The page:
Ongoing locking bias

As anticipated, the Fed left interest rates unchanged and will begin the process of reducing their balance sheet beginning in October.  Quantitative Tightening, as it has been branded, is essentially the unwinding of the massive Quantitative Easing program that helped drive mortgage interest rates lower in recent years.  Now that the program will be unwound over the coming years, this will add upward pressure to mortgage interest rates as the markets work in reverse of what we had become accustomed to.  However, the good news is that it will be a controlled and slow unwind that should reduce the $1.8 trillion of mortgage bonds the Fed now has in their portfolio over the coming seven or more years.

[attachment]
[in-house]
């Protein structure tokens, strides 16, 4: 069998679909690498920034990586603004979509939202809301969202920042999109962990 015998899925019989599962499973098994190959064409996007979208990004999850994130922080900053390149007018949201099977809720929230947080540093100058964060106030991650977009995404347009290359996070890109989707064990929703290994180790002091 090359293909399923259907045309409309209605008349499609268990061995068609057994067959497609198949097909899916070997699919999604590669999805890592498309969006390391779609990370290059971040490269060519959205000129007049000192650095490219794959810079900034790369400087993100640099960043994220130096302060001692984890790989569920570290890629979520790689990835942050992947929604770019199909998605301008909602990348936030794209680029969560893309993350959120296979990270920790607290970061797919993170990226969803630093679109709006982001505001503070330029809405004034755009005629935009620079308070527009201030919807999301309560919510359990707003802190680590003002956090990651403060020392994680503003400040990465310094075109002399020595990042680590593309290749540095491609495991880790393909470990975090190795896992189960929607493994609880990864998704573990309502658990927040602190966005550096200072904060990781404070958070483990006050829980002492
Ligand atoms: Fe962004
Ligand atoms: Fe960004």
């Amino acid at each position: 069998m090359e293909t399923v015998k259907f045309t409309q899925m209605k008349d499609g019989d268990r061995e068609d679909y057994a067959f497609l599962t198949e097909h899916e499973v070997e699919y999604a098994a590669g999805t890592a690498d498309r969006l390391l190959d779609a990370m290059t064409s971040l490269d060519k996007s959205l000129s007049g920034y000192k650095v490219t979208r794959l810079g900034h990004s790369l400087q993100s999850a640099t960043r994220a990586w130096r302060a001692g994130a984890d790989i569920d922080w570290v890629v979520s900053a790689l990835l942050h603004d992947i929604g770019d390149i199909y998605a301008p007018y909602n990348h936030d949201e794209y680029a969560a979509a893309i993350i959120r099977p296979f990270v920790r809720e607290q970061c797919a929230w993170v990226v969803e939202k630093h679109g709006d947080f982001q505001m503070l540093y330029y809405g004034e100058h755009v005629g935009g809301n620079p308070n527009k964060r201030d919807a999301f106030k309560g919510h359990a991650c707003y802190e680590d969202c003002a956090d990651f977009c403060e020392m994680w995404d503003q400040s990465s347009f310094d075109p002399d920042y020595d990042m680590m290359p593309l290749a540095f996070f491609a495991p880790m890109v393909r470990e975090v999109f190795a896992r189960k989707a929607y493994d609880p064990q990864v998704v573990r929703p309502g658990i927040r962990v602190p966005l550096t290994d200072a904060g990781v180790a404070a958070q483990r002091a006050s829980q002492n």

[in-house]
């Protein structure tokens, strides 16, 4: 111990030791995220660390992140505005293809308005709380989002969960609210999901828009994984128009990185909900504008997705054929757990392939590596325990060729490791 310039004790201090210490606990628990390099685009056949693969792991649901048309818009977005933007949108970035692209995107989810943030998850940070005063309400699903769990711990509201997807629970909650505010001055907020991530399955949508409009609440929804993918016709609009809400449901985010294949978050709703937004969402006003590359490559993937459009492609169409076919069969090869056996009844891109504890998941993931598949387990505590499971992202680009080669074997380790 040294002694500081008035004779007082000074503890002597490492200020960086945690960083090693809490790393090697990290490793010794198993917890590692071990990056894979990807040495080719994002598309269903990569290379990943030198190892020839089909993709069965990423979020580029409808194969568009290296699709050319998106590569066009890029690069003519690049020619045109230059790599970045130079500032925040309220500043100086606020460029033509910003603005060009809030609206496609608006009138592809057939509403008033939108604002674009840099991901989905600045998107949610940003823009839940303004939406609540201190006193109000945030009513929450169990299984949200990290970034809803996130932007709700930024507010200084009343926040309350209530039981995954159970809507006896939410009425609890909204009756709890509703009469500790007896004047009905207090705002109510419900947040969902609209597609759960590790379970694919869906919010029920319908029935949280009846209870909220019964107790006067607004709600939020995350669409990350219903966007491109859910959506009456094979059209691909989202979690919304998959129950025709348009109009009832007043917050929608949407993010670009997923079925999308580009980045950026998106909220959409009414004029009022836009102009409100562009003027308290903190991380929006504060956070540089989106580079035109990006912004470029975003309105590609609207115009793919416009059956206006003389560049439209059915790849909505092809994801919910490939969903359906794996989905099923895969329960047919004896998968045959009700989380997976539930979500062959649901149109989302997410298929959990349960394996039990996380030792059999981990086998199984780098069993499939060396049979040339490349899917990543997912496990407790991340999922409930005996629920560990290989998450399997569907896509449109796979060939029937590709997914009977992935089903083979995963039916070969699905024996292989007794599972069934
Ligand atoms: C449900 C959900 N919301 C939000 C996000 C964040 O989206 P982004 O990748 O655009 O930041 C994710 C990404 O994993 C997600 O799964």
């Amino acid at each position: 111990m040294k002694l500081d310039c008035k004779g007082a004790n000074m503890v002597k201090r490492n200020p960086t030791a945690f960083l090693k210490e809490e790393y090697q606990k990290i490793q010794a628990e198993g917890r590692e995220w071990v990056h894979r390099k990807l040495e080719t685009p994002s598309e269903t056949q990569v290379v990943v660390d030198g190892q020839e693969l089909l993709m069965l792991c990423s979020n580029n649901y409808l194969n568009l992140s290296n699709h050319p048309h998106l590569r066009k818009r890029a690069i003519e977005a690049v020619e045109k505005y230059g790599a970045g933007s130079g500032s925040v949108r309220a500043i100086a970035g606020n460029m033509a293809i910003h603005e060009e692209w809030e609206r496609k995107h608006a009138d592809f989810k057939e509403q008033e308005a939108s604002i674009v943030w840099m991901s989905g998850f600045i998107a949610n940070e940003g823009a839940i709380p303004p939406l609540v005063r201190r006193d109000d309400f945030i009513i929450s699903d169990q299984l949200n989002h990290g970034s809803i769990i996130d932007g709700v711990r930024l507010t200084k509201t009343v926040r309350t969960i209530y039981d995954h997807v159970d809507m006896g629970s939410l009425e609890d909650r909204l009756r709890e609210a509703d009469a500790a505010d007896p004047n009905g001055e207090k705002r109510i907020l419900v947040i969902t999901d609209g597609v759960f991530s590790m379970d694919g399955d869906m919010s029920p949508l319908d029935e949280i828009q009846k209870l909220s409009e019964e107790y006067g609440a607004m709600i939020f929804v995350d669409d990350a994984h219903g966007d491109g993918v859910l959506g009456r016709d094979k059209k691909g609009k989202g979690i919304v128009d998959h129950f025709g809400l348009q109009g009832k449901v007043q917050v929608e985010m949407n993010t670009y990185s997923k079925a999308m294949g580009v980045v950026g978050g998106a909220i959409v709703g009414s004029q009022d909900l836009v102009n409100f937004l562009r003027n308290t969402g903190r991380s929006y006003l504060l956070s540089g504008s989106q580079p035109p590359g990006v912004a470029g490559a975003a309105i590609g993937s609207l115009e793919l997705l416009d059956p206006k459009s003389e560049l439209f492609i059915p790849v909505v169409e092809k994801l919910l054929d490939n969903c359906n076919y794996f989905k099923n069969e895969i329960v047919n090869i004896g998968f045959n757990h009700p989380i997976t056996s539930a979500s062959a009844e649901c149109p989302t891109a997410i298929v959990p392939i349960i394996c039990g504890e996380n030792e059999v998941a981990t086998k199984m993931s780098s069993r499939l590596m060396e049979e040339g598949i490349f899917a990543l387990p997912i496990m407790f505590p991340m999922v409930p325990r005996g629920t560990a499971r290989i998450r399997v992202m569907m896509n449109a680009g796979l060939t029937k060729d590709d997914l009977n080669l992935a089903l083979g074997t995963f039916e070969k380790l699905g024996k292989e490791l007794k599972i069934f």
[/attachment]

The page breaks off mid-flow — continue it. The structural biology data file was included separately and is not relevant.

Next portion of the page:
If the U.S. economy performs as the Fed anticipates, most Fed members believe we will see a rate hike in December, followed by three more in 2018.  This is a slower pace than original anticipated.  However, given the stubbornness we have experienced with slowing inflation, even this may be overly aggressive.  The Fed needs for the Fed Funds Rate to be higher so they can reduce rates when we hit the next recession in the United States, which is now overdue.  Given the typical economic cycle, we would anticipate a slowing in the stock market as well as the employment market as they begin to restrict.  Although this sounds completely unlikely given the current economic strength, there are many triggers that could lead to a recession in the coming year or so. 


Mortgage bonds have broken beneath a critical layer of support and continue to fall.  Unfortunately, we are seeing mortgage interest rates inch higher.  As a result, we will maintain our ongoing locking bias. 


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